So I always tend to say Twerking comes from many diasporic dances and you can find them under different shapes all over the Americas and even in some Middle Eastern countries as well.
You know, there is Dutty Wine, there is Perreo, there is Baile Funk, there’s Quadradinho de Oito, there is the Chaoui and the Malaya dances in Middle Eastern Countries, there is the Hulas in the Polynesian Islands… Does that make sense?

It does. It’s just interesting because some people here in Brazil are pissed off with everything that comes from the United States of America cause they are so present and perceived as oppressive. So I was wondering why you’d choose a term from there.

I agree with that.
That’s why I say it’s a strategy to „work it“. As much at it is something that was named in me in that scene, in the bounce culture, I do think it’s very paradoxical. I have a problem with this imperialism that the US cultural production has, which also sadly goes to Black American cultural production. And it’s very hard to say that, but I do feel that the Black American cultural production is imperialist.
Not because it’s Black, but because it’s American. Twerking as a word has its own intrinsic dynamics and has things that need to be talked about and addressed when people ask me why I call it that way. But I think it’s important to depart from somewhere, somewhere that a lot of people can relate to.
Language itself is colonial, you know. This language that I’m using to talk to you is colonial. So why are we using English? We could be using another language – but then when you depart from this language, which is a big highway of communication, you get less visible and you get less people hearing the message. You maybe get to only talk to a certain elite…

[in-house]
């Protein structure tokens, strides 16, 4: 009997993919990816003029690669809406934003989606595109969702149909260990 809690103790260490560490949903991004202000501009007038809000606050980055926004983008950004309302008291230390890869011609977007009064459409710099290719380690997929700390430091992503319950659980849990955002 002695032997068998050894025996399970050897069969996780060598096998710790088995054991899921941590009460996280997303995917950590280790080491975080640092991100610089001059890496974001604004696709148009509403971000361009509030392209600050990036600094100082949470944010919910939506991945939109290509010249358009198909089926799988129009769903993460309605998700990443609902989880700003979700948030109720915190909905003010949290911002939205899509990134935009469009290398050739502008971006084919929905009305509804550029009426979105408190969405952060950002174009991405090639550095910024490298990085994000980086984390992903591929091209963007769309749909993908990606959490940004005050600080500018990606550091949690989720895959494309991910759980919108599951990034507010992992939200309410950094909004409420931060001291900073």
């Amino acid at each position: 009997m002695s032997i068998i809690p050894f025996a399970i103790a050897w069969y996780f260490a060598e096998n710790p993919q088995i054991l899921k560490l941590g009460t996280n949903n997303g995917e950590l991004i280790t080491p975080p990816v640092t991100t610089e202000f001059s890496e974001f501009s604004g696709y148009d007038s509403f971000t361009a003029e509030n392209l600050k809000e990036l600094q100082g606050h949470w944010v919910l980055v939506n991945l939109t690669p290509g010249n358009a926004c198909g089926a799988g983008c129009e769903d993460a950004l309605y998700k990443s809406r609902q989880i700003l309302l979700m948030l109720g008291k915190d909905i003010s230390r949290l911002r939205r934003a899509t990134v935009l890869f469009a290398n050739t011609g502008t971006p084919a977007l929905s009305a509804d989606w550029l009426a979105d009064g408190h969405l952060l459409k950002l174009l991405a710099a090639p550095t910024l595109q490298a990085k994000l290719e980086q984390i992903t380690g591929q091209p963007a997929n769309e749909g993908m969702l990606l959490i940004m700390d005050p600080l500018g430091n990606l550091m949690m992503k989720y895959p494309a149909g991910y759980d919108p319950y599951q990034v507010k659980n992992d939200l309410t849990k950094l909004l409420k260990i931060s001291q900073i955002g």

So it’s the navigation between these two things, using the imperial channels to spread this decolonial message and how those imperial channels are using you, too.
Adrienne Reich said “This is the oppressor’s language yet I need it to talk to you.”, talking about the many different tribes of diasporic and indigenous bodies whose only common language was English. It was only through English they could organize to resist.
That’s the function that “twerk” has for me.

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I posted the interview you gave i-D magazine on Facebook and one black male friend of mine from Swaziland commented the following: „I always find it interesting to have a white woman (I doubt I will ever meet an Argentinian who would ever say he or she is black) steal moves that black women in the US used to scrap by a living. There is an inherent privilege, and dare I say appropriation, given to this rather interesting lady who claims activism. Just my thoughts though.“ – What are your thoughts on that?

Well, I have feelings about that rather than thoughts. It hits me in the feelings rather than in the thoughts when people say that. Because I am not Argentinian, I am Brazilian-Argentinian.
My father is Black, I have been Negra all my life in Argentina. When I’m at the airport I do not have a white passing, in front of the police I do not have a white passing. In front of the schools, in front of all the institutions. In front of the male gaze. I do not have a white passing. So it feels unfair that people say that I’m white. Based on a certain image that those people have about being Black.
I’m Brown, I am not inscribed under the racial binary order that the master implemented to divide us and rule.
I mean I’m not here trying to deny that I have the privilege of being lighter skinned. But I’m also not gonna deny the experiences of racism that I continuously undergo. That’s the first thing.